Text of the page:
Military-to-military relations still manifest an assistance-focused mindset--what Jay Cope, fellow at the Institute for National Strategic Studies, calls a "deep belief that the United states must tutor, supply, and in many ways aid, or manipulate the region's institutions."14 This approach is a holdover from the Cold War, and even earlier, when Latin American armies were largely unprofessional and served to enforce loyalty to dictators and powerful political groups. A combination of assistance and pressure to abandon politics leveraged existing local efforts into transforming most Latin American armies into more modern public institutions at the service of elected leaders.
Nonetheless, the Pentagon still keeps Latin American militaries at arm's length, leading mostly to one-way exchanges based on equipment donations, training exercises, personnel exchanges, and ship visits. There is little U.S. consultation with the region's elected leaders over security matters unless it involves fighting drug trafficking--something in which the United States has been keenly interested. More comprehensive relationships between the U.S. and Latin American militaries are more the exception than the rule, depending on the U.S. ambassador in country and the U.S. Military Group commander.
U.S. development assistance is even less effective. Where used to construct infrastructure, it focuses on turnkey operations with little follow-up. U.S. aid has funded road-building in Latin America since the 1960s, but local governments often fail to maintain what has been built. This practice overlooked the region's military engineers and medical practitioners, who share a command structure that could do these jobs and respond to threats such as terrorism and natural disasters in ways that the private sector will not and fledgling civilian bureaucracies cannot. The United States could take advantage of this synergy more effectively through the strategic use of military road-building exercises such as Nuevos Horizontes, yet budgets for these programs have been declining.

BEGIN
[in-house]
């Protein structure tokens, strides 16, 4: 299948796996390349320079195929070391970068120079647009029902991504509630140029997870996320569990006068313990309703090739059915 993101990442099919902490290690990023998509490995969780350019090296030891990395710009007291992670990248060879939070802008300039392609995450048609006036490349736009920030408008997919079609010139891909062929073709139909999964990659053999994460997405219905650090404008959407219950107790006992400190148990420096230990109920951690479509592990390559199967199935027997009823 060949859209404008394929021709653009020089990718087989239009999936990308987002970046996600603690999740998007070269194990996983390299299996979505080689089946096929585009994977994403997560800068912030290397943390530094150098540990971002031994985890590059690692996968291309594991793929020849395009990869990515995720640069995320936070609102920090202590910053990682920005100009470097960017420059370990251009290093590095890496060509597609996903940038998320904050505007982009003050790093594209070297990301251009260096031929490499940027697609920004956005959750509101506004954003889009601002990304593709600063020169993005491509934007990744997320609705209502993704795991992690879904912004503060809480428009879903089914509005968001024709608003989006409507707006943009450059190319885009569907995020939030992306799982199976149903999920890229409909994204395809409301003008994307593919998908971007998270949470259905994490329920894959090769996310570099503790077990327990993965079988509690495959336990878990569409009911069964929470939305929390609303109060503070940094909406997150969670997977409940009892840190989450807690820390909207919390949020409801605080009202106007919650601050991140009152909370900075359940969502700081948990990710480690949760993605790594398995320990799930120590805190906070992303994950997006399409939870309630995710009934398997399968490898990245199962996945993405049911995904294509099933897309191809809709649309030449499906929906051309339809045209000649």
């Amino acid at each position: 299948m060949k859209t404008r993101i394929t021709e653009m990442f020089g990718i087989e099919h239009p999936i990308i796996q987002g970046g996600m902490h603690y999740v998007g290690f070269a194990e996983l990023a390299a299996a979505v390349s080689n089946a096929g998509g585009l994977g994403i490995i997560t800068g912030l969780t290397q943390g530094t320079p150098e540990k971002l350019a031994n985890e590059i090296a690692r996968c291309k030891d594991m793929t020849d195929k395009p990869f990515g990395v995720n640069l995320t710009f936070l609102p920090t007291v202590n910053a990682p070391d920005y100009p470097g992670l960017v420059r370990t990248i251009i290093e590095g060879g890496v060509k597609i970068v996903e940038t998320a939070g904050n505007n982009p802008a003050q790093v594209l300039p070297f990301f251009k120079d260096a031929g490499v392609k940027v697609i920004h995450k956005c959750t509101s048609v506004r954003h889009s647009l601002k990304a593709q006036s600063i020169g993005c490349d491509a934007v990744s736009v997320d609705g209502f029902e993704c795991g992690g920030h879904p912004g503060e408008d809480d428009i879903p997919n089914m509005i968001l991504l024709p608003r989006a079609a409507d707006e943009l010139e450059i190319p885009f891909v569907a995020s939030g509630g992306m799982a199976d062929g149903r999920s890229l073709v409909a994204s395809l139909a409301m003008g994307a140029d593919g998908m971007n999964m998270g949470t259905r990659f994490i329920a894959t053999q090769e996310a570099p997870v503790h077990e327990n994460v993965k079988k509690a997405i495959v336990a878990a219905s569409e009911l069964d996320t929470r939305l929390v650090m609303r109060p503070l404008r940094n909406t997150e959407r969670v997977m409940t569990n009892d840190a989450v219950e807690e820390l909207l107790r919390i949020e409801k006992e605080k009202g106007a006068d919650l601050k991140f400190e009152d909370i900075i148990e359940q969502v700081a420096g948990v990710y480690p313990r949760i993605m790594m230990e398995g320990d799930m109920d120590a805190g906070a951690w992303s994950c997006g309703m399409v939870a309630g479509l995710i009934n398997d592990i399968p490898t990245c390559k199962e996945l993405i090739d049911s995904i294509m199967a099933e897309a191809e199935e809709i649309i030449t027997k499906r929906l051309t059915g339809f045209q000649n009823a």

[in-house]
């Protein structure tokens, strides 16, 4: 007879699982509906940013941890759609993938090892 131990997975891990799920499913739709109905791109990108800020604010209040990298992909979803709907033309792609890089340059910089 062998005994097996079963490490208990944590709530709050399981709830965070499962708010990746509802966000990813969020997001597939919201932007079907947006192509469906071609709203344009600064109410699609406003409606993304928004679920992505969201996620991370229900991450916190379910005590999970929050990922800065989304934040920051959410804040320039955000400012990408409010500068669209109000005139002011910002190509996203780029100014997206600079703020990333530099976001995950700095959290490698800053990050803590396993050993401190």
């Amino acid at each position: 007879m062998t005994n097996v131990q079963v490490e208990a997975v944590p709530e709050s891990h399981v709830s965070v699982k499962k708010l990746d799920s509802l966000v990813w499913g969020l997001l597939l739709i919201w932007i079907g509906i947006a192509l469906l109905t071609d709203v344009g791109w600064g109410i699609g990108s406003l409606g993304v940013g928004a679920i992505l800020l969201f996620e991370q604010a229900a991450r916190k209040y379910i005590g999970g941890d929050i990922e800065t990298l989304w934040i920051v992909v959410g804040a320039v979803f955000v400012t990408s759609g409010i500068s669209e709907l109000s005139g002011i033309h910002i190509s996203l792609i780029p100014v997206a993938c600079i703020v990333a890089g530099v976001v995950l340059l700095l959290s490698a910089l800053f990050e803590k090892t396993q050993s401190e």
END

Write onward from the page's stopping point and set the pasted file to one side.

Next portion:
Section 660 of the Foreign Assistance Act of 1961 prohibits advising and training foreign police except as exempted by legislation--a policy based on the 1878 Posse Comitatus Act, which correctly sought to limit Army abuses against civilians during Reconstruction following the U.S. Civil War. Section 660 specifically addresses concerns over U.S. training given to foreign police that subsequently committed human rights abuses.
As sensible as Section 660 appeared when enacted, however, it now distorts U.S. security assistance programs. Three-quarters of SOUTHCOM's funding is earmarked for counternarcotics use--mostly a law enforcement function--which means that SOUTHCOM cannot easily use those funds. For instance, U.S. Army units may not directly provide human rights training to foreign police units without enabling legislation. Transfer of surplus equipment from military inventories and by military means is similarly restricted, while U.S. assistance to foreign police is limited by the fact that American law enforcement is largely community-based and has no foreign operations component.
The 1947 Inter-American Treaty of Reciprocal Assistance was meant to invoke a collective response against a threat from outside the hemisphere. That made sense when the Soviet Union was arming subversives to install communist governments in Latin America, but with the failure of such movements in the 1990s and the collapse of the Soviet Union, the threat of extra-hemispheric aggression receded.
Just prior to September 11, Mexican President Vicente Fox suggested simply scrapping the Rio Treaty. Today, an agreement to provide cooperative assistance to neighbors facing terrorism, transnational crime, or natural disasters seems more appropriate.